spirit's sleep : a fresh Maydawn it

was, When I walked forth upon the glitter

ing grass,

And from that hour did I with earnest

thought Heap knowledge from forbidden

mines of lore, Yet nothing that my tyrants knew or

taught I cared to learn, but from that secret

store Wrought linked armor for my soul,

before It might walk forth to war among man.

kind; Thus power and liope were strength

ened more and more Within me, till there came upon my

mind A sense of loneliness, a thirst with which

I pined. Alas that love should be a blight and

snare To those who seek all sympathies in

one ! Such once I sought in vain; then black

despair, The shadow of a starless night, was

tlurown Over the world in which I moved

alone: Yet never found I one not false to me, Hard hearts, and cold, like weights

of icy stone

Which crushed and withered mine,

that could not be Aught but a lifeless clog, until revived

by thee.

Thou Friend, whose presence on my

wintry heart Fell, like bright Spring upon some

herbless plain, How beautiful and calm and free thou

wert In thy young wisdom, when the

mortal chain Of Custom thou didst burst and rend

in twain, And walk as free as light the clouds

among, Which many an envious slave then

breathed in vain From his dim dungeon, and my spirit

sprung To meet thee from the woes which had

begirt it long!

Is it that now my inexperienced fingers But strike the prelude of a loftier

strain ? Or must the lyre on which my spirit

lingers Soon pause in silence, ne'er to sound

again, Though it might shake the Anarch

Custom's reign, And charm the minds of men to Truth's Holier than was Amphion's? I would

fain Reply in hope-but I am worn away, And Death and Love are yet contending

for their prey. And what art thou? I know, but dare

not speak : Time may interpret to his silent years. Yet in the paleness of thy thoughtful

cheek, And in the light thine ample fore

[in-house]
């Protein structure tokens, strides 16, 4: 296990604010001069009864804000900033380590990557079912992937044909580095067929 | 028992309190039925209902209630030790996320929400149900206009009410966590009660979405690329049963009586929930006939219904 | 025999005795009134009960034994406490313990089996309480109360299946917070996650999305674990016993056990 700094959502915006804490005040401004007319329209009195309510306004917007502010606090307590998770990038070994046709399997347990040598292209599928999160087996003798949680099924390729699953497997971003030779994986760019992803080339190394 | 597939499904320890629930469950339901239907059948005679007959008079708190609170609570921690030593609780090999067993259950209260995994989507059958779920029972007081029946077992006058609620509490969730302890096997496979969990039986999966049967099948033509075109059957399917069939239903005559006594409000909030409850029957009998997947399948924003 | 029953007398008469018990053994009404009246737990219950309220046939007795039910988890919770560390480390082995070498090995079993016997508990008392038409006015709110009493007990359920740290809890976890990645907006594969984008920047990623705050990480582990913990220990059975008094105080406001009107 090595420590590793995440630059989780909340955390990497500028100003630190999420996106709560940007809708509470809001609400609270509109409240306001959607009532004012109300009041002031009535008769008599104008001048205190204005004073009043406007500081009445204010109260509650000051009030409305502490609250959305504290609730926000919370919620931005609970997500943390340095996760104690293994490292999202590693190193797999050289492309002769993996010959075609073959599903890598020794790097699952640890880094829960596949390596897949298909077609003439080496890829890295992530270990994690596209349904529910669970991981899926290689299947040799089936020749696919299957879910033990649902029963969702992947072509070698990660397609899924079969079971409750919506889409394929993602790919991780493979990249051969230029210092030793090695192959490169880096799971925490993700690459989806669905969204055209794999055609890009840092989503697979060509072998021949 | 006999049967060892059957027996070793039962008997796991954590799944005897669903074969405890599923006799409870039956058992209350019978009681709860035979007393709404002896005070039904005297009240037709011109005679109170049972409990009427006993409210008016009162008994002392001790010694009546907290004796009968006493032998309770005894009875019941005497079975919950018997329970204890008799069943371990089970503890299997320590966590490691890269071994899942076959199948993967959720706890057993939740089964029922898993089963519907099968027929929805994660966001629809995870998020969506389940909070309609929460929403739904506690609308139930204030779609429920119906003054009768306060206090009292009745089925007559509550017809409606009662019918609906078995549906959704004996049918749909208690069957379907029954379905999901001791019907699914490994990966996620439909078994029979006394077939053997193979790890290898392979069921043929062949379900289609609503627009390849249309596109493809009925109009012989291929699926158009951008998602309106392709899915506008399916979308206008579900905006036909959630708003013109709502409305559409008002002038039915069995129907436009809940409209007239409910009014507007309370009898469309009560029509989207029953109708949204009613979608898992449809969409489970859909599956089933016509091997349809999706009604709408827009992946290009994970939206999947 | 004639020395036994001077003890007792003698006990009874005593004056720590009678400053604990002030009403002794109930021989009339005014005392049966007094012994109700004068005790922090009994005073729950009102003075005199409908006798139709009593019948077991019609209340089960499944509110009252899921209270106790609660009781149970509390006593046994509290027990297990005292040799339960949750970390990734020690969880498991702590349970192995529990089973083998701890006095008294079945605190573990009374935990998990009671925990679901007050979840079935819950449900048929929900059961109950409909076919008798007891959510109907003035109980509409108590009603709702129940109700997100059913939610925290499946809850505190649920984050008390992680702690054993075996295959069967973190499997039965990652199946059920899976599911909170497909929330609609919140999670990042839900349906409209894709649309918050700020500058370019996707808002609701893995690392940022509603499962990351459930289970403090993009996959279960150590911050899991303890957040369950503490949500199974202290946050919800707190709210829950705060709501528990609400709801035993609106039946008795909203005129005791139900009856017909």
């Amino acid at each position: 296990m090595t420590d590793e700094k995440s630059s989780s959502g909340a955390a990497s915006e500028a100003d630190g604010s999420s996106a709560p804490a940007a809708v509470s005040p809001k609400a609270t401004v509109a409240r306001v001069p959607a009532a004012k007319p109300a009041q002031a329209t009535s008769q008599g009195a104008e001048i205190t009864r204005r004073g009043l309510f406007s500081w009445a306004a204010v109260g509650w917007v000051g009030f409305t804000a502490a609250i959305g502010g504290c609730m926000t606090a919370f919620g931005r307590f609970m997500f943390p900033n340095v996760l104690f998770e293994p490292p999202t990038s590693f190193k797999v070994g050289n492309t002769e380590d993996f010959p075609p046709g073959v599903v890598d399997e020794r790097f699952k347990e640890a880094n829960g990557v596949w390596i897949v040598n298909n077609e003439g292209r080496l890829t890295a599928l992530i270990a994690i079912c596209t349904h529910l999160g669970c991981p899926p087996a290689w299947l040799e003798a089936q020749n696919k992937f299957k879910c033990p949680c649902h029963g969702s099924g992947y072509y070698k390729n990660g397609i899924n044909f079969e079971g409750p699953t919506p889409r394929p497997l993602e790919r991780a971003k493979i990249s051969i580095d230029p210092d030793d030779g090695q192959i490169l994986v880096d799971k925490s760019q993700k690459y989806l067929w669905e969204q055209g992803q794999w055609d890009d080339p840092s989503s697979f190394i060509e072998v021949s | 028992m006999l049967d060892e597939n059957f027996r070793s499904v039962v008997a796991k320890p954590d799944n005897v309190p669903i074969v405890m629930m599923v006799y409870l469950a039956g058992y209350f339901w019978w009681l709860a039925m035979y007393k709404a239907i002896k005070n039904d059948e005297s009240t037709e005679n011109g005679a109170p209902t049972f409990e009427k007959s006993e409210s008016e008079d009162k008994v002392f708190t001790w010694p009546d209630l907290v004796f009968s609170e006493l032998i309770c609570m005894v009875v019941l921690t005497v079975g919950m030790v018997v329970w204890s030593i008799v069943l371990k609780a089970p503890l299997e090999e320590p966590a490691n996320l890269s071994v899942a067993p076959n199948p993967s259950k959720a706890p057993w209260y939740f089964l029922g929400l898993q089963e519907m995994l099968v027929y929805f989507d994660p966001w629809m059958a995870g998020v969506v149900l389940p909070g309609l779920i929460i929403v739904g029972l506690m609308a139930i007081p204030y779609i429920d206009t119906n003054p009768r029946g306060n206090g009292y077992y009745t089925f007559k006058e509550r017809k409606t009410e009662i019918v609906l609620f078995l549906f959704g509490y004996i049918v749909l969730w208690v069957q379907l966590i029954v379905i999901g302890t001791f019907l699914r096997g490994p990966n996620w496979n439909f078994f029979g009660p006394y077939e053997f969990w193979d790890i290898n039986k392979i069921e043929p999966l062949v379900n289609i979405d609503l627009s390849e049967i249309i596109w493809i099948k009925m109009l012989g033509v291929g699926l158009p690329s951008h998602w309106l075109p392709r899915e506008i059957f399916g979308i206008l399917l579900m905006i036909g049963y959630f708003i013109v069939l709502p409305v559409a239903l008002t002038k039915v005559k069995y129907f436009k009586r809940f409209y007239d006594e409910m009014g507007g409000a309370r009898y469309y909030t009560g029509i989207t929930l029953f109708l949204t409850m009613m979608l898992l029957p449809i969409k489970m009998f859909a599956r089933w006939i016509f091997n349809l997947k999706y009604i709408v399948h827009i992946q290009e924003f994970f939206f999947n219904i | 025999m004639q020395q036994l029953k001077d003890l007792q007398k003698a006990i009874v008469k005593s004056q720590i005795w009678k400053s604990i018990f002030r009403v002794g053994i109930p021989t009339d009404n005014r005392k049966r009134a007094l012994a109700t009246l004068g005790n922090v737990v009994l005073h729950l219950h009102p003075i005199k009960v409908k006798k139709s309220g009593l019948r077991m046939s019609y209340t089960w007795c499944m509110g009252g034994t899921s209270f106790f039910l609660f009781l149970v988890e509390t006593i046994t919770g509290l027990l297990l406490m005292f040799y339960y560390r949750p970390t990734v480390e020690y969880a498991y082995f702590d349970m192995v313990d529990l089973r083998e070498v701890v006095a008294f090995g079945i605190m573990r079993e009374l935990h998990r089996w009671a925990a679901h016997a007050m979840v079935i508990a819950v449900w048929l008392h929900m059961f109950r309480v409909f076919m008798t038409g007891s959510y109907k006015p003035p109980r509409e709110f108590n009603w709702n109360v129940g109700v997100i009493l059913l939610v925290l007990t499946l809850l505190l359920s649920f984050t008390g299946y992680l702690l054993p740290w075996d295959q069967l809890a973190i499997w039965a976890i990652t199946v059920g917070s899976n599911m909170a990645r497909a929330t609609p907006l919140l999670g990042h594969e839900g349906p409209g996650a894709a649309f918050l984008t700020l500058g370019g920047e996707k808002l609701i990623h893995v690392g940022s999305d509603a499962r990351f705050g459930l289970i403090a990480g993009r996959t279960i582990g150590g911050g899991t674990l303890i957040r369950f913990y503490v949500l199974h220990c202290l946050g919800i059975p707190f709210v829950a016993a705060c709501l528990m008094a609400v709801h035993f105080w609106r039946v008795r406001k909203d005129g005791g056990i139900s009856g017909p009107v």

head wears, And in thy sweetest smiles, and in

thy tears, And in thy gentle speech, a prophecy Is whispered, to subdue my fon dest

fears : And, through thine eyes, even in thy

soul I see A lamp of vestal fire burning internally.

No more alone through the world's

wilderness, Although I trod the paths of high

intent, I journeyed row: no more companion

less, Where solitude is like despair, I

went.-There is the wisdom of a stern content When Poverty can blight the just and

good, When Infamy dares mock the in

nocent. And cherished friends turn with the

multitude To trample: this was ours, and we un

shaken stood !

They say that thou wert lovely from

thy birth, Of glorious parents, thou aspiring

Child. I wonder not-for One then left this

earth Whose life was like a setting planet

mild, Which clothed thee in the radiance

undefiled Of its departing glory ; still her fame Shines on thee, through the tempests

dark and wild Which shake these latter days; and

thou canst claim The shelter, from thy Sire, of an im.

mortal name.

Now has descended a serener hour,
And, with inconstant fortune, friends

return; Though suffering leaves the knowledge

and the power Which says " Let scorn be not repaid

with scorn." And from thy side two gentle babes

are born To fill our home with smiles, and thus

are we Most fortunate beneath life's beaming

morn: And these delights, and thou, have been

to me The parents of the Song I conserrate to

thee.

One voice came forth from many a

mighty spirit Which was the echo of three-thousand

years : And the tumultuous world stood mute

to hear it, As some lone man who in a desert

hears